I found this creature in my backyard and was able to scrape it gently into a jar to examine and photograph this newly found “long-horned” beetle.
This insect is about three-quarters of an inch long. It is brownish-yellow and mottled with dark spots. Like most long-horned beetles it has antenna longer than its body. It also has spiny projections on its antenna and on its femoral leg segments, accounting for its common name.
Calling this little insect’s antennae “long” is an understatement; each extended, tapering antenna was twice as long as its body. Long-horned, for sure!
There are more species of beetles than any other insect order – some sources claim a quarter of all named animal species are beetles. In the Long-horn Family there are nearly 300 genera and 1,200 species – and that’s just in North America.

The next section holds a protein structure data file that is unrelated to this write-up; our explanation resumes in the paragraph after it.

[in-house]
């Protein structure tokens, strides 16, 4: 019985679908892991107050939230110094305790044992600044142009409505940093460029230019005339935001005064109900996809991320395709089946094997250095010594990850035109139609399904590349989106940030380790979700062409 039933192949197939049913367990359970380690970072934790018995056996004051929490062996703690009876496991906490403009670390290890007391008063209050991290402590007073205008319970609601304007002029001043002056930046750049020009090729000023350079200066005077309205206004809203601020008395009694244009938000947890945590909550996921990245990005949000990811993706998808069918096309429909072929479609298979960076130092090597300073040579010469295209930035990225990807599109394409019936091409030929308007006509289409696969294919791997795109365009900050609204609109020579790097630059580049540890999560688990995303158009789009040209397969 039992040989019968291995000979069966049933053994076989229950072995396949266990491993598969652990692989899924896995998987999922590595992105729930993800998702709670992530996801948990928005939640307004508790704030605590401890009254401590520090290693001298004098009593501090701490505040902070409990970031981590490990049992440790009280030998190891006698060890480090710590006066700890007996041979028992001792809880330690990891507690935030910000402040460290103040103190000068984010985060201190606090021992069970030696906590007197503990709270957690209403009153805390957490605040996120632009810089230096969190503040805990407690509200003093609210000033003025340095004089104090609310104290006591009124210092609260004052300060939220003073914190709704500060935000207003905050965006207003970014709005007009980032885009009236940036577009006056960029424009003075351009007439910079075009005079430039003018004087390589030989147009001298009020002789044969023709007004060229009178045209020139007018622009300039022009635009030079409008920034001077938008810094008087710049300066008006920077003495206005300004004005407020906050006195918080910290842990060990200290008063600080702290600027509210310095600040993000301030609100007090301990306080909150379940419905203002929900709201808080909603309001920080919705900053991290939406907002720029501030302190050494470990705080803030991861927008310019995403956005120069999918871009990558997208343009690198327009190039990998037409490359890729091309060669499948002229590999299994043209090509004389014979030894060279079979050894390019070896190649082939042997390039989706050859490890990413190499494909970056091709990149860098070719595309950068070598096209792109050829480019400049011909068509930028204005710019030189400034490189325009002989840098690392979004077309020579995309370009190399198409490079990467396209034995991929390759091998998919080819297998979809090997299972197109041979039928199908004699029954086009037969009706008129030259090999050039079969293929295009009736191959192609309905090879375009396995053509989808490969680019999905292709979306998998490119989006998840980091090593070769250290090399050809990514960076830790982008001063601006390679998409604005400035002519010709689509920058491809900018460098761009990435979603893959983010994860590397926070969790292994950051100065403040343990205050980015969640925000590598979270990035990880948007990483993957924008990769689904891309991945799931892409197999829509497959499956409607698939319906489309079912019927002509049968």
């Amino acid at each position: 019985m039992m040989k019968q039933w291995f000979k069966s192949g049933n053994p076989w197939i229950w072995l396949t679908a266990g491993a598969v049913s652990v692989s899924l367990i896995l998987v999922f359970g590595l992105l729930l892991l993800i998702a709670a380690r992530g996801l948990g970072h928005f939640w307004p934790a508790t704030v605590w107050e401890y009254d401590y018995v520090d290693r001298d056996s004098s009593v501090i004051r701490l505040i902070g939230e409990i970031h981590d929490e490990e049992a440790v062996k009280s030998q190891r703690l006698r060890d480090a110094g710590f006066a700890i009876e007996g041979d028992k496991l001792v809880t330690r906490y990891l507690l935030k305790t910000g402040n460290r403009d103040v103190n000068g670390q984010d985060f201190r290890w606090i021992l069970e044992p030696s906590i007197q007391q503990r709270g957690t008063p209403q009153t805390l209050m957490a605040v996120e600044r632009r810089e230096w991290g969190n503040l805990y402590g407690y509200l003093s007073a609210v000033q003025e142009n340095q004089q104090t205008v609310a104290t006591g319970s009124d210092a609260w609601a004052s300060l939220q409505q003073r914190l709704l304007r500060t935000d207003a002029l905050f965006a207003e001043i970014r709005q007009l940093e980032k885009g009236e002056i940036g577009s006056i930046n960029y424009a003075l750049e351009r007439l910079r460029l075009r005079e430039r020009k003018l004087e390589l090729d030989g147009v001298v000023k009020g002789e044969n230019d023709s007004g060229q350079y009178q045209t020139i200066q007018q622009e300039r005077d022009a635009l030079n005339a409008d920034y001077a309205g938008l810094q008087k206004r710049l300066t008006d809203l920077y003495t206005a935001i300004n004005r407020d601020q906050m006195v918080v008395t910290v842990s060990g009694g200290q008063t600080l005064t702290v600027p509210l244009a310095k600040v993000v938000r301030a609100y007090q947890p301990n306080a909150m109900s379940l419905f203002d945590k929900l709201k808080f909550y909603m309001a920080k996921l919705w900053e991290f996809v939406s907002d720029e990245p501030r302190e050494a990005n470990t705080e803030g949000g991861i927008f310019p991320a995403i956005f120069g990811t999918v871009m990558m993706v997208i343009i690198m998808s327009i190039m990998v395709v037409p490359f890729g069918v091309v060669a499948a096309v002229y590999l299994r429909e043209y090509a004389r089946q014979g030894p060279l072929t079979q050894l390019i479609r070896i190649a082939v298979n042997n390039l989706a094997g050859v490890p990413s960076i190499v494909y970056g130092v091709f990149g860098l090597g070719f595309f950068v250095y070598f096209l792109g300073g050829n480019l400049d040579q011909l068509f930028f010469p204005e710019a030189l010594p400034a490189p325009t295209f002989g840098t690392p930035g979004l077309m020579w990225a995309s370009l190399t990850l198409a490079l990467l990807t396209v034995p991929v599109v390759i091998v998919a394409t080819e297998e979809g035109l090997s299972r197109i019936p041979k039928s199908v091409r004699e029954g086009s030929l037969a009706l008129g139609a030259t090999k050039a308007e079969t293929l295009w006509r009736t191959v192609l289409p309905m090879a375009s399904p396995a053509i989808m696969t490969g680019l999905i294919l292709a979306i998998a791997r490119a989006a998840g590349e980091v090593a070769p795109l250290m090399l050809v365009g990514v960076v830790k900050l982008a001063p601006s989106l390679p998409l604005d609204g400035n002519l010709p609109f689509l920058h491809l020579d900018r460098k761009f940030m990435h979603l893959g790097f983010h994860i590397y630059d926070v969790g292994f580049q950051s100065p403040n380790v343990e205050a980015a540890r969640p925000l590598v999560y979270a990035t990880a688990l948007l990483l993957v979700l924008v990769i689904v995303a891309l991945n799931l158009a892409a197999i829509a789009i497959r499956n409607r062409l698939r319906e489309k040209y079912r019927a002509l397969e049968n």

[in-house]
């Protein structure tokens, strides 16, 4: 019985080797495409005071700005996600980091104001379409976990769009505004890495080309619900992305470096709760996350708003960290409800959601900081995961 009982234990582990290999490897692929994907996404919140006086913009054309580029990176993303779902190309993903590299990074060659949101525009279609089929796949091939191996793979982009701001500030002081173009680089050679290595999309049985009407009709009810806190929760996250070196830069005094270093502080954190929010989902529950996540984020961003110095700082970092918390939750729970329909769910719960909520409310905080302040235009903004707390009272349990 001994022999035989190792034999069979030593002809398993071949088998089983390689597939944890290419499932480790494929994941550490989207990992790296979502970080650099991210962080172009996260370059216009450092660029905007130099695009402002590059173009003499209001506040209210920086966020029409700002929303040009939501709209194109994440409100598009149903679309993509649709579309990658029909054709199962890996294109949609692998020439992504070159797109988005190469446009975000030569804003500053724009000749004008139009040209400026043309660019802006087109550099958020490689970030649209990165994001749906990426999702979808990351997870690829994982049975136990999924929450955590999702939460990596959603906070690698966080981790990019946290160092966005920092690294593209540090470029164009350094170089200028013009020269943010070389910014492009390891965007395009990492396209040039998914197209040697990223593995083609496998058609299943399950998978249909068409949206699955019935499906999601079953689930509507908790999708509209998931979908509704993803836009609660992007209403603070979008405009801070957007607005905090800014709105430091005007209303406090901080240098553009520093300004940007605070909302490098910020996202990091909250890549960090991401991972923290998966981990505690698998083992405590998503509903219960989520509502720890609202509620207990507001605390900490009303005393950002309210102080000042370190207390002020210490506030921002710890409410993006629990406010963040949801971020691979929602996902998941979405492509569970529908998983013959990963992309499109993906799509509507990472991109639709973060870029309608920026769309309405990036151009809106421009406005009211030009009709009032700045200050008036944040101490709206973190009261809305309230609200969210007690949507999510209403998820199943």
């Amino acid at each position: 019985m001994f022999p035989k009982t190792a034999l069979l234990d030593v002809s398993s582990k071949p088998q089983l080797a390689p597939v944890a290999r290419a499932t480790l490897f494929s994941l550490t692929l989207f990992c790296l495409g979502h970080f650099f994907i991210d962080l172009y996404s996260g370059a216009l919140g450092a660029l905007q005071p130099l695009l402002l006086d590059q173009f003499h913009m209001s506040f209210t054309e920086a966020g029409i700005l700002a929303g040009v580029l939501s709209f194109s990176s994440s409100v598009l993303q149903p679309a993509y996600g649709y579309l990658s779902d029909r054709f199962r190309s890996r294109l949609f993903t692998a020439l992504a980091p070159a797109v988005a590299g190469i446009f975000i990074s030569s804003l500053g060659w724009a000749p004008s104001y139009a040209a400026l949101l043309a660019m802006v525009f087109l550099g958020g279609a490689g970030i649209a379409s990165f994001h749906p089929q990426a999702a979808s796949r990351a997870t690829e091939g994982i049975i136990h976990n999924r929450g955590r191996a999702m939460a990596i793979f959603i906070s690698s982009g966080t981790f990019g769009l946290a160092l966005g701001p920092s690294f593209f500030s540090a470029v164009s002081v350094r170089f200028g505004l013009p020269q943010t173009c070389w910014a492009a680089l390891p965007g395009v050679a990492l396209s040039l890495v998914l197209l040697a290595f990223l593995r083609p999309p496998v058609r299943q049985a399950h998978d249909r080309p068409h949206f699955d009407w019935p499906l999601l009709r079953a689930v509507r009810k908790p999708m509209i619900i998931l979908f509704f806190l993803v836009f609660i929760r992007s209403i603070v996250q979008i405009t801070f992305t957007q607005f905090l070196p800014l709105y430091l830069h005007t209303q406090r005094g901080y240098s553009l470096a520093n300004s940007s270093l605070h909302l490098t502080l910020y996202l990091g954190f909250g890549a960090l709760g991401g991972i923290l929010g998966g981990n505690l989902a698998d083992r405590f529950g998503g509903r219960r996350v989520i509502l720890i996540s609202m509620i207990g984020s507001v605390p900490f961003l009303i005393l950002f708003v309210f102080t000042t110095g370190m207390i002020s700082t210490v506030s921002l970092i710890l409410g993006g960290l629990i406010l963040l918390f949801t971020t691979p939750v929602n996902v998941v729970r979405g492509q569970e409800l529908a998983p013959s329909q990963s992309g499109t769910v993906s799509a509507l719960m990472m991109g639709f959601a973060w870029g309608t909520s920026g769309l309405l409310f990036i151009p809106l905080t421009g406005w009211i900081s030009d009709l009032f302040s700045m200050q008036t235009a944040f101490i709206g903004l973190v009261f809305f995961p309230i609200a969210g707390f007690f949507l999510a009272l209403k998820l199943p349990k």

Spined Oak Borers occur from New York to Michigan and south to Florida. Adult have massive pinching mandibles that apparently are used to chew on dead branches of various hardwood trees, including oaks.
This species lays its eggs under bark scales on dead tree limbs, after which the larvae spend their first year feeding just under the bark; during the second year, the larva migrate deeper into the dead wood, pupate, and eventually emerge as adults.
This was a super cool find that I didn’t have to go far to encounter.